NavyDDS1990

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Feb 14, 2014
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A compound has 2 ionizable groups with pka values of 6.20 and 9.50.
A 1.0M solution of this compound (100ml total) is found to have a pH of 6.8.
A biochemist adds 60ml of 1.0M HCl to this solution.

The solution is now pH:

the answer was 5.60, but I don't understand how

Can someone solve this with good explanation for me??

Thanks!!!
 
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Aug 5, 2015
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This is a rather complicated question but it's solvable.

Before we go and solve for the answer, I'll give a quick conceptual note. Think about an amino acid with a non ionizable R group (eg. glycine, where R= hydrogen atom). An amino acid contains an amine group (NH3) and a carboxylic acid (COO-). At a low pH (eg. pH =1), the amine group and the carboxylic acid are both in the protonated form. As we raise the pH, we first pass the pKa of the carboxylic acid and then pass the pKa of the amine group. At the pKa point of each functional group, the amino acid exists in equilibrium between the conjugate acid and conjugate base. Heres a diagram to clarify:


Okay so here is the solution:

pKa1 = 6.20 and pKa2 = 9.50

We know that the pH of the solution is 6.8, a value is close to pKa1 of the first ionizable group. When the pH is equal to the pKa of one of the ionizable groups, the compound exists in equilibrium between two forms. The two forms merely differ by the presence of an additional proton. Given for example:

HA <-> A- + H+

We also know that a buffer (hence, the use of the H-H equation) works ideally in the pH range of the buffer's pKa +/- 1.0. Since the pH of 6.8 is closer to pKa1 (6.20), we can safely ignore pKa2 (9.50). I've posted the rest of the explanation as an attachment. Leave a reply if you still need any help.

Edit: It wasn't stated that you could use a calculator but the given values in the question can be approximated to get you close to exact answer.
 

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Graffix

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May 12, 2015
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Ah... I get it! We assume the pKa2 group wouldn't change the pH significantly enough to make a change. Do you guys think questions like this are fair game and something we might expect on the real dat... ?
 
Aug 5, 2015
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Pre-Dental
Ah... I get it! We assume the pKa2 group wouldn't change the pH significantly enough to make a change. Do you guys think questions like this are fair game and something we might expect on the real dat... ?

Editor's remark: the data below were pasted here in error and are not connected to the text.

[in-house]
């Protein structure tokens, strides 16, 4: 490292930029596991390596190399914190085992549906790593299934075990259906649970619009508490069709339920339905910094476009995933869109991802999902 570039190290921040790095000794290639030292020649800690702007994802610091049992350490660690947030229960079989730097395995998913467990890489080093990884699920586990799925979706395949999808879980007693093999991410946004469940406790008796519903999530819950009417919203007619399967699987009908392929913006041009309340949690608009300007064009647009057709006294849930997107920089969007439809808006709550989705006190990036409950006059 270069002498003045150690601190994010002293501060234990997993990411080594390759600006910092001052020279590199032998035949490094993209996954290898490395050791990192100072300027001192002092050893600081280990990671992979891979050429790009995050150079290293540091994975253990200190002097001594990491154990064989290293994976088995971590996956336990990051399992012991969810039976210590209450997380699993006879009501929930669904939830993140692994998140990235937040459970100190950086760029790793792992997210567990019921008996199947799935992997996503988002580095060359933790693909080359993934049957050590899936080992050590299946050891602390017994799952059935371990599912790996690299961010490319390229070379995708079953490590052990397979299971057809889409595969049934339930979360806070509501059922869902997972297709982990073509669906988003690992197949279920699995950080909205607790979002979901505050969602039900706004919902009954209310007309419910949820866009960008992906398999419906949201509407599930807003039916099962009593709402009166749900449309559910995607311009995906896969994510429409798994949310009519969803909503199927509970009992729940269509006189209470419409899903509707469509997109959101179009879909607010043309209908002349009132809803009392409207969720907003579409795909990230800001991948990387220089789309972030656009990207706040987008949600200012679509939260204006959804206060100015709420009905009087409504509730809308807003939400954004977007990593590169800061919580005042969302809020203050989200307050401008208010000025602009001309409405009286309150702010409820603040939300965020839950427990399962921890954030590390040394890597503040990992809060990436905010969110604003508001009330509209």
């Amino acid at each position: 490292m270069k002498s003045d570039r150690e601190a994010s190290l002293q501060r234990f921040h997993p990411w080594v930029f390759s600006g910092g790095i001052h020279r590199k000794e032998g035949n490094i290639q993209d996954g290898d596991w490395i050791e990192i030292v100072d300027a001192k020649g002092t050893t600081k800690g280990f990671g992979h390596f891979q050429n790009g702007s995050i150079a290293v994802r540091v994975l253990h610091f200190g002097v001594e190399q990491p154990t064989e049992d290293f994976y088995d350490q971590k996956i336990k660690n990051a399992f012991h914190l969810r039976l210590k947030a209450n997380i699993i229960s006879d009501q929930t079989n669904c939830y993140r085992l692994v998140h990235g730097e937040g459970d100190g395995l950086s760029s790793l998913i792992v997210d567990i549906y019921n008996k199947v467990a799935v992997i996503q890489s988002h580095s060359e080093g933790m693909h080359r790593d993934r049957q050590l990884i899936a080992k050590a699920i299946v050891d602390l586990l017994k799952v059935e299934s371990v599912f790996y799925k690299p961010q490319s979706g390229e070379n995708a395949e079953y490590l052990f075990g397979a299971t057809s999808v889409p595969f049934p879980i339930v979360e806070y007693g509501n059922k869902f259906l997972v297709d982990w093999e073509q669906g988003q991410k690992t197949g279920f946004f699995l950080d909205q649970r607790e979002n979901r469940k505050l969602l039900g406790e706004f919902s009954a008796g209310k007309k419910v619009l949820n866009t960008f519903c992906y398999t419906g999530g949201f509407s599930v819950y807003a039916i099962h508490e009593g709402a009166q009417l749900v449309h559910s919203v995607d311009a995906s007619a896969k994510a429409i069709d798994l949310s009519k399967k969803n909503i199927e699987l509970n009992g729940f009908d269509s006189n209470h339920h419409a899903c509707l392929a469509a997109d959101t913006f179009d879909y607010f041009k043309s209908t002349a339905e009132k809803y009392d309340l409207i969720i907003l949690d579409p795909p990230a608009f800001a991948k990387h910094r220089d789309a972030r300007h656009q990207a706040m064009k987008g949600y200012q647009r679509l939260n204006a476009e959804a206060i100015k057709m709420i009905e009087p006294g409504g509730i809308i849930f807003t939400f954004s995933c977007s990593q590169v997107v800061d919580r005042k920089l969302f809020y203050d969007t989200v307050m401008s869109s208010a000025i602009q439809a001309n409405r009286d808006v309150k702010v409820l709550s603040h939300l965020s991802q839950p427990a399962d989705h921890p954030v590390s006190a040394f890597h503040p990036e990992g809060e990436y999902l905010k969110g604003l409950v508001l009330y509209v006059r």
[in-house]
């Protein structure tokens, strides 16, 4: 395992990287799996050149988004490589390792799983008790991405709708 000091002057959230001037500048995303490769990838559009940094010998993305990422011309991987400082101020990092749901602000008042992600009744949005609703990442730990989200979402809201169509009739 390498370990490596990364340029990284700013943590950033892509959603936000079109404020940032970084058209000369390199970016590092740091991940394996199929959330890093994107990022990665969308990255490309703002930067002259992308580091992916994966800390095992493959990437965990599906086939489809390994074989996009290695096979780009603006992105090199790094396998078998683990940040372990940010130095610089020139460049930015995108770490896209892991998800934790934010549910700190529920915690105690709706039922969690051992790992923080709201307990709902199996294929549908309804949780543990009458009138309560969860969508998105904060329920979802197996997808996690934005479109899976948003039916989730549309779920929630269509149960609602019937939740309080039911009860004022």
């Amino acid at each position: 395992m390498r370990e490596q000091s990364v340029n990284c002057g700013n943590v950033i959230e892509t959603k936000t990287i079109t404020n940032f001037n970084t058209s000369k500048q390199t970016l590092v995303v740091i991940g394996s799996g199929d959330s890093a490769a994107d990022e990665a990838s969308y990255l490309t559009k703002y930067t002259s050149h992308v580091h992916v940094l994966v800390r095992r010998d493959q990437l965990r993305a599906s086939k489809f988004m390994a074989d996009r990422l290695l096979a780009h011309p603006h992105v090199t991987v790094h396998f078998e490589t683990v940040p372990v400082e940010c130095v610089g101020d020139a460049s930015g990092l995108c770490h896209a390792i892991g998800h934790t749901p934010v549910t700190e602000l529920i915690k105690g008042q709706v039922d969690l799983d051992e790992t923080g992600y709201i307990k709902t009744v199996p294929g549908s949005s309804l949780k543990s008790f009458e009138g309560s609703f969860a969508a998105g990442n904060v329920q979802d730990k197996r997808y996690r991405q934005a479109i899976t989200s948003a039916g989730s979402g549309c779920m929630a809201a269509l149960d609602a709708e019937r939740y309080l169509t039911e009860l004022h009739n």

We can ignore the second pKa since the pH of the solution containing the compound isn't close to 9.50. Suppose the pH of the solution was 9.30, we would have surpassed the first pKa (6.20) and the first ionizable group would be fully de-protonated. However, the second ionizable group on the compound would exist as acid/conjugate base and the H-H equation can be used to solve for the appropriate pH.

I don't expect this to come up on the real DAT (much more of a biochem question) but understanding it would go a long way!
 
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NavyDDS1990

5+ Year Member
Feb 14, 2014
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Ah... I get it! We assume the pKa2 group wouldn't change the pH significantly enough to make a change. Do you guys think questions like this are fair game and something we might expect on the real dat... ?
This is never going to be on the DAT, this is actually for my graduate biochemistry course.... I'm currently in formal post-bacc to make up for my poor undergrad GPA
 
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NavyDDS1990

5+ Year Member
Feb 14, 2014
1,041
919
Status
Dental Student
This is a rather complicated question but it's solvable.

Before we go and solve for the answer, I'll give a quick conceptual note. Think about an amino acid with a non ionizable R group (eg. glycine, where R= hydrogen atom). An amino acid contains an amine group (NH3) and a carboxylic acid (COO-). At a low pH (eg. pH =1), the amine group and the carboxylic acid are both in the protonated form. As we raise the pH, we first pass the pKa of the carboxylic acid and then pass the pKa of the amine group. At the pKa point of each functional group, the amino acid exists in equilibrium between the conjugate acid and conjugate base. Heres a diagram to clarify:


Okay so here is the solution:

pKa1 = 6.20 and pKa2 = 9.50

We know that the pH of the solution is 6.8, a value is close to pKa1 of the first ionizable group. When the pH is equal to the pKa of one of the ionizable groups, the compound exists in equilibrium between two forms. The two forms merely differ by the presence of an additional proton. Given for example:

HA <-> A- + H+

We also know that a buffer (hence, the use of the H-H equation) works ideally in the pH range of the buffer's pKa +/- 1.0. Since the pH of 6.8 is closer to pKa1 (6.20), we can safely ignore pKa2 (9.50). I've posted the rest of the explanation as an attachment. Leave a reply if you still need any help.

Edit: It wasn't stated that you could use a calculator but the given values in the question can be approximated to get you close to exact answer.
WOW Thank you so much for such a detailed explanation!!!!! I really appreciate your help.
I've already finished my DAT as you see under my signature.
This was actually for my graduate biochemistry course because I'm currently in my post-bacc program to make up for poor undergrad GPA.
But Thank you again very much!!!!! Makes total sense now
 
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